“Watching people honor our picket lines touched and inspired us, and presented us with a model for unity in action,” said the TUSC in a statement. “Though the [Writers Guild] strike is the catalyst for creating TUSC, we feel this is just the beginning of a larger, urgent movement of solidarity between all of the industry unions, and also our coworkers who aren’t part of a union. We want to think big about how we can support each other in the face of a national labor crisis.”

Riley, whose director career has taken off with film portrayals of strikes and mass protests, says that the more he talks to people in Hollywood, the more he thinks we will see more portrayals. 

“What inspires people are other people fighting and especially other people fighting when there’s a way to win,” says Riley. “Those struggles have the ability to teach not only the folks that are involved in the struggle but everyone around them.”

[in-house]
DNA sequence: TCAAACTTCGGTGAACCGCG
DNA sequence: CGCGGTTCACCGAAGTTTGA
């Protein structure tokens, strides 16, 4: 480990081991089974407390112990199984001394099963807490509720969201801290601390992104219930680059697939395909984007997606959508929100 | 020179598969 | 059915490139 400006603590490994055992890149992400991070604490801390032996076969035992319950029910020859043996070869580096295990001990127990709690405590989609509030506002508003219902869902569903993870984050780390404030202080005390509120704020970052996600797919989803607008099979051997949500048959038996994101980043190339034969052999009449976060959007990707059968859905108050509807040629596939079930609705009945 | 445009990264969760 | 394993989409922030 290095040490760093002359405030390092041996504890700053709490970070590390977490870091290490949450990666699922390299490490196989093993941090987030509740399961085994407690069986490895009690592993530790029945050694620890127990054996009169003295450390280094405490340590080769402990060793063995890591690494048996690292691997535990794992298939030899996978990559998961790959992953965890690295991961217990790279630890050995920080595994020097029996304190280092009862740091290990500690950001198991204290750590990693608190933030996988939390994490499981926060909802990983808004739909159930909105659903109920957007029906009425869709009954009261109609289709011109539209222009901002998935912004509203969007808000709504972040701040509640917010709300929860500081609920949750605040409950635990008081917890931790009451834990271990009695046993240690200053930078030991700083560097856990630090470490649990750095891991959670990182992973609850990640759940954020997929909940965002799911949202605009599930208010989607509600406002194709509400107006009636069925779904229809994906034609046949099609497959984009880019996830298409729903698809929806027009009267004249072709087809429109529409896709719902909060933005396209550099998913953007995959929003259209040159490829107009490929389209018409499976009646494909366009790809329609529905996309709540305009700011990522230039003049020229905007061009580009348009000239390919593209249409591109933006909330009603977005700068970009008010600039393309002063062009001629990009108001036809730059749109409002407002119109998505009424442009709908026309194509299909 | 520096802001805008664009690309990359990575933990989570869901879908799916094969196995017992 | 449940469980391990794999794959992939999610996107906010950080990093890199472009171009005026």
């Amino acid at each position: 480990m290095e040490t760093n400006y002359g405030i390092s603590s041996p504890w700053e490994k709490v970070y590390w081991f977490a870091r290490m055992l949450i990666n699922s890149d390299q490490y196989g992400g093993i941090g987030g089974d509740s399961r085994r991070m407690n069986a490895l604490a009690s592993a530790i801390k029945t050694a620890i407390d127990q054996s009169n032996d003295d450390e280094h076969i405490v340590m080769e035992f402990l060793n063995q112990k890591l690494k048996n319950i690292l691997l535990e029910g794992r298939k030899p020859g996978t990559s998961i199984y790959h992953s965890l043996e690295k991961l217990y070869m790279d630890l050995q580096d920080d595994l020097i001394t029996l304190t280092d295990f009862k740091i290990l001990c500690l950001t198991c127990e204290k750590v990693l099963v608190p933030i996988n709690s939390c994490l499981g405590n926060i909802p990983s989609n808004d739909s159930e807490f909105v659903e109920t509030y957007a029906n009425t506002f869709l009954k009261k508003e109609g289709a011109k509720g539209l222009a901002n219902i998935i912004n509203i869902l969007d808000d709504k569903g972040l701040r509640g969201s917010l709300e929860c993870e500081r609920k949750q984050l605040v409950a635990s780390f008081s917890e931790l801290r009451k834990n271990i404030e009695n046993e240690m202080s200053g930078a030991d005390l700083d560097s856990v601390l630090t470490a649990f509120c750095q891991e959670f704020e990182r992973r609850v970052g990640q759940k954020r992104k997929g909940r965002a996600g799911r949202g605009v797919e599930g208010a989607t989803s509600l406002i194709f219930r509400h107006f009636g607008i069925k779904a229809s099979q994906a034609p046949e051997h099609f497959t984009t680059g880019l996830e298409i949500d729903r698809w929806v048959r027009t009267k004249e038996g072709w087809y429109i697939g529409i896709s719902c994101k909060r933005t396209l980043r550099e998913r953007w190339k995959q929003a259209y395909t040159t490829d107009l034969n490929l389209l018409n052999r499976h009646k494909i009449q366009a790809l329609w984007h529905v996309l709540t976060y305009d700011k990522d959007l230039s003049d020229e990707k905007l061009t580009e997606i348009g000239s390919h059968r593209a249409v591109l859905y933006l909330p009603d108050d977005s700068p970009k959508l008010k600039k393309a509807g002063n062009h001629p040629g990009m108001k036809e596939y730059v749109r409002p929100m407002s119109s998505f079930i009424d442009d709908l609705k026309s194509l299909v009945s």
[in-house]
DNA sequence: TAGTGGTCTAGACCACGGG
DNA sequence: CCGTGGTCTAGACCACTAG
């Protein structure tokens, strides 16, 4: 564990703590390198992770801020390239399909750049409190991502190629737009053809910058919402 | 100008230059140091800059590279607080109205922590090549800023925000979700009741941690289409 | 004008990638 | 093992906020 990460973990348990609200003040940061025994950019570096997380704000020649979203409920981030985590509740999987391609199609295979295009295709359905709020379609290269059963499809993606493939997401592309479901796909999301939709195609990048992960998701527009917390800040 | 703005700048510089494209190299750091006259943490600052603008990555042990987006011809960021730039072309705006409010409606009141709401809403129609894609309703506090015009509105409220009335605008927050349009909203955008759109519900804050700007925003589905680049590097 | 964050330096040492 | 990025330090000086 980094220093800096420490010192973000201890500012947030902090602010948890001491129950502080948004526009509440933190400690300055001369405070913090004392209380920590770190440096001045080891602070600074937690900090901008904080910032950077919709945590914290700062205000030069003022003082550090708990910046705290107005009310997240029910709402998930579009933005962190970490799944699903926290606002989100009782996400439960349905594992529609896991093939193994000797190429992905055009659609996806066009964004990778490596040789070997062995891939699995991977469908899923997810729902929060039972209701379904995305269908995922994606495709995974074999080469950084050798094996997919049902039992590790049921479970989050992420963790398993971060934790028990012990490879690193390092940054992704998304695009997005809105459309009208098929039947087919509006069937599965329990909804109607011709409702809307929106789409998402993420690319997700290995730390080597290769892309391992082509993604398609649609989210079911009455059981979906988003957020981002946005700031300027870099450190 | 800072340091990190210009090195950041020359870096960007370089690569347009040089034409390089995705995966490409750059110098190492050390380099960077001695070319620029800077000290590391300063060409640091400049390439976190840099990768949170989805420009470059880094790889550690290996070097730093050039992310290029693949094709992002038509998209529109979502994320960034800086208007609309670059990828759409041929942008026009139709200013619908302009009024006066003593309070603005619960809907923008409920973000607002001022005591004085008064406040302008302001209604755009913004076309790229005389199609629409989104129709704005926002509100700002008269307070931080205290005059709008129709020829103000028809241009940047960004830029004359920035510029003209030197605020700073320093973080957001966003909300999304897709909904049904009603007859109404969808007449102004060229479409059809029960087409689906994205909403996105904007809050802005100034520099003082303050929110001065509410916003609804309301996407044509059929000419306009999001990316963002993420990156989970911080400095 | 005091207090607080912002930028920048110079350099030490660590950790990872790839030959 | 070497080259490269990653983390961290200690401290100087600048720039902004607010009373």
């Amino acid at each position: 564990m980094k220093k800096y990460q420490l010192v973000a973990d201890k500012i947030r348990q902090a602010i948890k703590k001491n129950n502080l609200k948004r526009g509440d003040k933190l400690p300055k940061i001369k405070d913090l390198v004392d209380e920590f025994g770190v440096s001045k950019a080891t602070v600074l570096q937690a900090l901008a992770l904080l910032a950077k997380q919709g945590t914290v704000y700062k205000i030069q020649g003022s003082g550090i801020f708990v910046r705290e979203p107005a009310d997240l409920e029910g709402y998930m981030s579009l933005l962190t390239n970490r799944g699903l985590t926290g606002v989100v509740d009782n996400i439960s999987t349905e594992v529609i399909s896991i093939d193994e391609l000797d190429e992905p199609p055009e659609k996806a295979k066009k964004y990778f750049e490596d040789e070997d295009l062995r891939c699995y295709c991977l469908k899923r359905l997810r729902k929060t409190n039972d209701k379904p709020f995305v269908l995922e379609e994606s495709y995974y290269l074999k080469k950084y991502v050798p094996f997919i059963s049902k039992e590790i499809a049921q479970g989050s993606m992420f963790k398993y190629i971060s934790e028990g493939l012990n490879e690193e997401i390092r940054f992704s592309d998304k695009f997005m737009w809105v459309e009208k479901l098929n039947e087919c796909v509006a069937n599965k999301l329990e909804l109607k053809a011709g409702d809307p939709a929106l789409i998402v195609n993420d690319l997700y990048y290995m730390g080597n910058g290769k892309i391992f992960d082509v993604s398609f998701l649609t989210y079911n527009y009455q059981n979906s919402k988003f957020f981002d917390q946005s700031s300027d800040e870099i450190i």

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About the Author

Mike Elk
Mike Elk is an Emmy-nominated labor reporter and alumni of the Guardian. In addition to filing nearly 2,000 stories from 46 states, Elk traveled with Lula from Sáo Bernando do Campos all the way to the Oval Office in the White House. Credited by the Washington Post for being the first reporter to track the strike wave systematically, Elk started Payday Report using his NLRB settlement from being illegally fired for union organizing in 2015. He lives in his hometown of Pittsburgh and works frequently in Rio de Janeiro, where he attended college at PUC-Rio. He speaks both Portuguese and Pittsburghese fluently. His email is [email protected]